low-paid writing

Had Enough? What to Say in Your Farewell Email to Clients

What to Say in Your Farewell Email to Clients. Makealivingwriting.com

It happens to nearly every freelance writer at some point. You need to drop a client. But how do you break the news? What do you say in your farewell email to clients?

There’s usually at least one main reason you’ve got a bad taste in your mouth for a client.

They don’t pay enough. Their people aren’t appreciative. Their deadlines are too crazy. Or maybe all three. Sound familiar?

Maybe things started out great, but now the situation has changed. There’s a new editor or marketing director. You find yourself putting off their work. And you may not be doing the best work you possibly could on their account.

You know the client has got to go. But what do you say in that farewell email to clients?

“Sayonara, sucker,” “See you in hell,” “It’s been great working with you,” or something else?

I spent a lot of time thinking about this before I dropped two steady clients. Ready make it happen? Here’s what to say in your farewell email to clients.

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The Swift-Kick Move to Triple Your Income for Freelance Work

The Swift Kick Move to Boost Freelance Work Income. Makealivingwriting.com

You dream of being a successful writer. But instead you’re stuck with freelance work writing for content mills and clients who pay you $20 or less per post.

Sound familiar?

Deep down, you know it’s time to drop these low-paying clients and find better-paying freelance work, but the thought terrifies you.

Isn’t it risky to just let your clients go? What if no one will pay your higher rates for freelance work?

If you’re struggling to keep up with deadlines and the volume or freelance work for low-paying clients, where are you going to find the time for marketing to get better ones?

I understand where you’re coming from. I was in this very situation less than six months ago. And then I did something that felt a little crazy and scary. I gave most of my clients a swift kick.

What would happen if you let all your clients go tomorrow?

It cleared the way for me to get higher-paying clients and triple my freelance work income. Here’s how it’s done:

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Do You Sabotage Your Freelance Writing Jobs? A Gut-Check

Do you sabotage your freelance writing jobs? Makealivingwriting.com

Are you one of those freelance writers who can’t seem to win no matter how hard you try? All the freelance writing jobs you touch seem to turn to merde. Things may start out well, but then something often goes wrong.

You don’t get paid. Your client drops you. All your prospects just want to know how little you’d be willing to do a gig for. And you’re always struggling to book more freelance writing jobs.

If this is you, listen up.

I’m going to tell you exactly why that’s happening, and how to fix it.

How do I know what’s up? I recently added a free, 1-on-1 consulting perk for all Freelance Writers Den members who’ve been in the Den a year or more. That turned out to be…500 writers!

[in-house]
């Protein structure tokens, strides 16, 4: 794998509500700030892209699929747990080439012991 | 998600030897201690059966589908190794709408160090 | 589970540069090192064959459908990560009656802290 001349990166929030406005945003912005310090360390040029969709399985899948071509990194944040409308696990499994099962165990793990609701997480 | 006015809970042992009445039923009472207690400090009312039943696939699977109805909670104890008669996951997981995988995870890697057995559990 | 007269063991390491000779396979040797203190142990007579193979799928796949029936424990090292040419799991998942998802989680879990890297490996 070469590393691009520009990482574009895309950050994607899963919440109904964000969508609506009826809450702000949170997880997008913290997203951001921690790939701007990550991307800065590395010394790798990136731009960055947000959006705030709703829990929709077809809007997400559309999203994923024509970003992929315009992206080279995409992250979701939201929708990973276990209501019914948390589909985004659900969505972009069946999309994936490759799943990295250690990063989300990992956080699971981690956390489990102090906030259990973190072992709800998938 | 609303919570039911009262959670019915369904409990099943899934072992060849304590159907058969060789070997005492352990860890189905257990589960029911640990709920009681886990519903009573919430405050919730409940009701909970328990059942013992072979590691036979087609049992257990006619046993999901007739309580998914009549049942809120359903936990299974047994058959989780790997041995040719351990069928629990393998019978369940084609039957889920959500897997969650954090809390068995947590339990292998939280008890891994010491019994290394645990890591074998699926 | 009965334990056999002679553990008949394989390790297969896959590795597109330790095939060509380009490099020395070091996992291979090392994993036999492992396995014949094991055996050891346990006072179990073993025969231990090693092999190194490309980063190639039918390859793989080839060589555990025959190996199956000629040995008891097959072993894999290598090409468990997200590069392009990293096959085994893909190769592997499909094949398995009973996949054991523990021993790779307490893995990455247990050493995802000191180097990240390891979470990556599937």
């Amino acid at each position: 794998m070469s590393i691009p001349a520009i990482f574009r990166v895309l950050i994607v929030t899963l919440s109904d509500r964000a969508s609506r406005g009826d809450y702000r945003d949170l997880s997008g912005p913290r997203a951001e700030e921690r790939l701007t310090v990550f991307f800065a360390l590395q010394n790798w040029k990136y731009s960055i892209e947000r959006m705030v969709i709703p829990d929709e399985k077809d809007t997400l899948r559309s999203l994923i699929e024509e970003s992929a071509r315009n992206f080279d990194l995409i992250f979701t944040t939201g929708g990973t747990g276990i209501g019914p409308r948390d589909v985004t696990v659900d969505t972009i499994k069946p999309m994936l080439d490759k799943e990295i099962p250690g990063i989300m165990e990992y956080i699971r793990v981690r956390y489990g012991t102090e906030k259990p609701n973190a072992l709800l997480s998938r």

So I’ve been talking with many, many writers who’ve been working on their careers a long time, and learning what keeps them broke, and why it’s so hard for many to find and keep freelance writing jobs that pay well.

Turns out, it’s mostly themselves. Let me spotlight the major mindset problems that lead you to choose crummy clients — or screw up better gigs — over and over. See if you recognize yourself in any of these archetypes of the low-paid freelancer:

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Can Revenue Share Writing Still Pay? We Investigate

Can revenue share writing still pay? We investigate. Makealivingwriting.com

The online offers for revenue share writing gigs are ubiquitous. They’ve been around since the early days of the internet.

If you’ve been looking for writing jobs, you’ve probably seen the ads for this type of work: Get published and make money by submitting articles on any topic you like.

Sounds pretty good, right?

If you’re a veteran writer who knows how to write compelling copy, or you’re a newbie freelancer who can churn out content, maybe revenue share writing could be a stable source of income.

In theory, it’s possible. After all, millions of people are online, and there’s a niche audience for every imaginable topic you might be interested in writing about.

But before you sign up, tap into your creative energy sources, and start cranking out content for a revenue share writing site, you need to know a few things.

How revenue share writing really works

It’s a business model that relies on freelance writers to create content to drive website traffic. But instead of getting paid flat-rate fees, you get paid based on the number of views, or more commonly, on a percentage of clicks made on ads placed next to your articles.

Ever wonder if this is a good way to make money as a freelance writer? We tracked down all the details to answer the question: Can revenue share writing still pay? Here’s what we found:

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How to Conquer Your Terror of Screwing Up a Freelance Writing Gig

Are you afraid you’re not good enough as a writer — or maybe worried that you might succeed but get in over your head? Here are a some practical tips on overcoming these fears to move forward.

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Here’s the Escape Hatch for Writers Who Want to Leave the Low-Pay Grind

If you’re writing for content mills or bidding against thousands of other writers for gigs, you’re stuck in a low-pay trap. Mills don’t give raises. And pay is rarely great when it’s a race to the bottom and clients only …

Here’s the Escape Hatch for Writers Who Want to Leave the Low-Pay Grind Read More »

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